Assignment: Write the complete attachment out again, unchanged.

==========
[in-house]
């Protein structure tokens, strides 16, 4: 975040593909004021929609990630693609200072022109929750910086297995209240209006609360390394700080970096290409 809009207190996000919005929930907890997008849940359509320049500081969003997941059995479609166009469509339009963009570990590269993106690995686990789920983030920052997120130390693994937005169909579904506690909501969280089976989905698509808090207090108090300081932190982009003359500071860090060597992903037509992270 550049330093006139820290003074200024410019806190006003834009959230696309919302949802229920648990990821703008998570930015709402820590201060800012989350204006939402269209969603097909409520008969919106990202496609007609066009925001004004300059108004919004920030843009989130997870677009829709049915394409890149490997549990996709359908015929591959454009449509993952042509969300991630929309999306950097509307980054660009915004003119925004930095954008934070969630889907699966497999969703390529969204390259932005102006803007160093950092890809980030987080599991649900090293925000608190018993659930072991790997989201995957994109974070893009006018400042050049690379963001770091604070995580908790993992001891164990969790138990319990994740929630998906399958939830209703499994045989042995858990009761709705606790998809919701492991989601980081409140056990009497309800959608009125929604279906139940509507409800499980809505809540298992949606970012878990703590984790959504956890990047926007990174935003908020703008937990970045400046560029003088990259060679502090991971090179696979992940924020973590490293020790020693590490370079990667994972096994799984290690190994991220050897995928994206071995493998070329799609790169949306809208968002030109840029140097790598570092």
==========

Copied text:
[in-house]
């Protein structure tokens, strides 16, 4: 975040593909004021929609990630693609200072022109929750910086297995209240209006609360390394700080970096290409 809009207190996000919005929930907890997008849940359509320049500081969003997941059995479609166009469509339009963009570990590269993106690995686990789920983030920052997120130390693994937005169909579904506690909501969280089976989905698509808090207090108090300081932190982009003359500071860090060597992903037509992270 550049330093006139820290003074200024410019806190006003834009959230696309919302949802229920648990990821703008998570930015709402820590201060800012989350204006939402269209969603097909409520008969919106990202496609007609066009925001004004300059108004919004920030843009989130997870677009829709049915394409890149490997549990996709359908015929591959454009449509993952042509969300991630929309999306950097509307980054660009915004003119925004930095954008934070969630889907699966497999969703390529969204390259932005102006803007160093950092890809980030987080599991649900090293925000608190018993659930072991790997989201995957994109974070893009006018400042050049690379963001770091604070995580908790993992001891164990969790138990319990994740929630998906399958939830209703499994045989042995858990009761709705606790998809919701492991989601980081409140056990009497309800959608009125929604279906139940509507409800499980809505809540298992949606970012878990703590984790959504956890990047926007990174935003908020703008937990970045400046560029003088990259060679502090991971090179696979992940924020973590490293020790020693590490370079990667994972096994799984290690190994991220050897995928994206071995493998070329799609790169949306809208968002030109840029140097790598570092």